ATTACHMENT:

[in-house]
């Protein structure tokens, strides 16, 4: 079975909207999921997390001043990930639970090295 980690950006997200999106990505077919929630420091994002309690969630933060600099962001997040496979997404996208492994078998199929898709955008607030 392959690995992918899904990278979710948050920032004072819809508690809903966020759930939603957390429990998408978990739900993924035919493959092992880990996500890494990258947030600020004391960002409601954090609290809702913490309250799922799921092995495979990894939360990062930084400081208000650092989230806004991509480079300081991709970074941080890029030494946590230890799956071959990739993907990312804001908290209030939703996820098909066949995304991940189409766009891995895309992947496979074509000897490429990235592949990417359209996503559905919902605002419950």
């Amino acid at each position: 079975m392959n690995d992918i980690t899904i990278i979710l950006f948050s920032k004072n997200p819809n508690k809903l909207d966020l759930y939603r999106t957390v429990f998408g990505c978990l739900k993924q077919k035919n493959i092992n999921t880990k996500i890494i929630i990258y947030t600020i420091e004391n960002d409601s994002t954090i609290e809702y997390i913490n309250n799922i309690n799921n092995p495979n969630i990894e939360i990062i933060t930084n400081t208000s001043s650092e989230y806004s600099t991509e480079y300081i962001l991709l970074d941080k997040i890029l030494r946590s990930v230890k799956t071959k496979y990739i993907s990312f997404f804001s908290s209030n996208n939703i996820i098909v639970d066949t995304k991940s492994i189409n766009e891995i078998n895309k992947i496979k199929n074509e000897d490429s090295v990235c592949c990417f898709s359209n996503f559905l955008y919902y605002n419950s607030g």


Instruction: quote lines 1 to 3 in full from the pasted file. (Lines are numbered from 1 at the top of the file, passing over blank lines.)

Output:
[in-house]
């Protein structure tokens, strides 16, 4: 079975909207999921997390001043990930639970090295 980690950006997200999106990505077919929630420091994002309690969630933060600099962001997040496979997404996208492994078998199929898709955008607030 392959690995992918899904990278979710948050920032004072819809508690809903966020759930939603957390429990998408978990739900993924035919493959092992880990996500890494990258947030600020004391960002409601954090609290809702913490309250799922799921092995495979990894939360990062930084400081208000650092989230806004991509480079300081991709970074941080890029030494946590230890799956071959990739993907990312804001908290209030939703996820098909066949995304991940189409766009891995895309992947496979074509000897490429990235592949990417359209996503559905919902605002419950």
């Amino acid at each position: 079975m392959n690995d992918i980690t899904i990278i979710l950006f948050s920032k004072n997200p819809n508690k809903l909207d966020l759930y939603r999106t957390v429990f998408g990505c978990l739900k993924q077919k035919n493959i092992n999921t880990k996500i890494i929630i990258y947030t600020i420091e004391n960002d409601s994002t954090i609290e809702y997390i913490n309250n799922i309690n799921n092995p495979n969630i990894e939360i990062i933060t930084n400081t208000s001043s650092e989230y806004s600099t991509e480079y300081i962001l991709l970074d941080k997040i890029l030494r946590s990930v230890k799956t071959k496979y990739i993907s990312f997404f804001s908290s209030n996208n939703i996820i098909v639970d066949t995304k991940s492994i189409n766009e891995i078998n895309k992947i496979k199929n074509e000897d490429s090295v990235c592949c990417f898709s359209n996503f559905l955008y919902y605002n419950s607030g």